But it is Jacobs who has the central, flamboyant part as the frenetic blind brother and can pull the most attention to his character. That might sound like a delicious acting opportunity, but the role could be a recipe for chewing the scenery. Jacobs, however, while making his character as jumpy as a junkie, always keeps Kaz's nervous tics and outbursts connected to particular emotional sources, so they seem natural. Kaz's chess style is to play "aggressive lines" so that his opponents' "analysis fails." He observes, clarifying his mania, that "there is no integrity left in religion, but chess is a path."

The production, unfortunately, flounders at the end, when the emotional conflicts should pay big dividends. Part of that is because of a walk-through performance by Tammy Brown, playing Kaz's girlfriend Rose, whose role the playwright apparently designed to buffer and fine-tune the tensions between the clashing brothers. A crucial monologue toward the end, when children's writer Rose recites an object lesson story to calm them down, comes across as an off-handed interruption.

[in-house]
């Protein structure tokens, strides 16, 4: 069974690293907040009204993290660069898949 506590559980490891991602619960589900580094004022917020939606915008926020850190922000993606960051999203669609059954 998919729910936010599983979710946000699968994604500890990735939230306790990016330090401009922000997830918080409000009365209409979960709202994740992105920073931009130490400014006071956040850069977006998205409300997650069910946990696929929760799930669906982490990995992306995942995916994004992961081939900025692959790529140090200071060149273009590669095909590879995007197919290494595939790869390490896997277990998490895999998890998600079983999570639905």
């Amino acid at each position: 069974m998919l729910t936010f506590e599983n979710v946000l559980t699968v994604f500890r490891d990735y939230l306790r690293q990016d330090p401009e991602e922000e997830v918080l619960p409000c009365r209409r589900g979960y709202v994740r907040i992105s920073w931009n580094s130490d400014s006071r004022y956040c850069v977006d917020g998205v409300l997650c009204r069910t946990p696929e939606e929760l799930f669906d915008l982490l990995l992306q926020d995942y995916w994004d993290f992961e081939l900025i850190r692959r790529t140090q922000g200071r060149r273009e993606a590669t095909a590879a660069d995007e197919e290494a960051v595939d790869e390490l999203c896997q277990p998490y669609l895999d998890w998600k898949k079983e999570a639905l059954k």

Kaz was blinded by fire, a fittingly symbolic occurrence for someone burning so intensely within. Mixed Magic's Art of Attack does manage to convey the sometimes dark consequences of such psychological and spiritual illumination.

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